Not being kinder to myself.
My guilt over leaving and breaking up my children’s family was like an albatross around my neck. I choked on. Flagellated myself over it. I spent so much time making sure that everyone else was OK that I forgot to make sure I was too.
Getting into another relationship so quickly.
God, what a mistake that was. I fooled myself into thinking I’d found the one I had always been meant to be with. I uprooted myself and moved across the country for him. Guess what, he just turned out to be another dastardly man. These days I spend time with family, friends and myself. No more thinking a man can cure my problems!
Making him and my marriage my entire life.
I’m pretty sure not having a life outside of him and the marriage is what eventually killed the relationship. I didn’t have a voice or opinion of my own. How could he not become bored with me? I mimic my mother in my marriage and in today’s world, women like my mother don’t fare well in marriage.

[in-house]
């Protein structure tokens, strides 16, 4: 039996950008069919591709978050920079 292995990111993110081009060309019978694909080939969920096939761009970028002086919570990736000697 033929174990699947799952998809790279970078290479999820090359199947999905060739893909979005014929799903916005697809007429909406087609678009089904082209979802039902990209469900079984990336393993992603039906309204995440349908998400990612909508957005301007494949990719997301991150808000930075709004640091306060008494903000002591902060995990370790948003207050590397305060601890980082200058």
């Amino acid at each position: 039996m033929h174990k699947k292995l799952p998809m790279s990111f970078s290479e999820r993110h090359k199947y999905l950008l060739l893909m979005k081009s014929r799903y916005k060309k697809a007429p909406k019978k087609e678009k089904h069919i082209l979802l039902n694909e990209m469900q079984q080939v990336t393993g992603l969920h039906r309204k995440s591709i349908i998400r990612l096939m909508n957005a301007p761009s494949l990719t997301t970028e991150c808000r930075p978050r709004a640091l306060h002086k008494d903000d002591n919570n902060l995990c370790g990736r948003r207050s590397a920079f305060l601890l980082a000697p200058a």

I didn’t take any of it seriously.
Not my marriage or my divorce. I took vows and then didn’t take them seriously. I filed for divorce and then didn’t take that seriously. It’s taken a lot of loss for me to realize life is serious shit.
The money spent on legal fees.
We both went into divorce determined to win. I don’t know what I was trying to win and if you asked, he probably doesn’t either. We blew a lot of money on lawyers and in the end, neither one of us won.
The divorce itself.
My biggest regret about my divorce is doing it in the first place. I was 43, bored, longing for something new in my life. He told me, so did my friends and family that I was going through a midlife crisis. That angered me and made me more determined to divorce. Five years later, I see they were right and that it caused me to throw away the most important things in my life…my husband, marriage and family.
The tendency to feel regret can even be considered a virtue insofar as it represents moral sensitivity to unfortunate circumstances. And divorce IS an unfortunate circumstance. And when confronted with unfortunate circumstances if we don’t walk away with some regret, are we even human?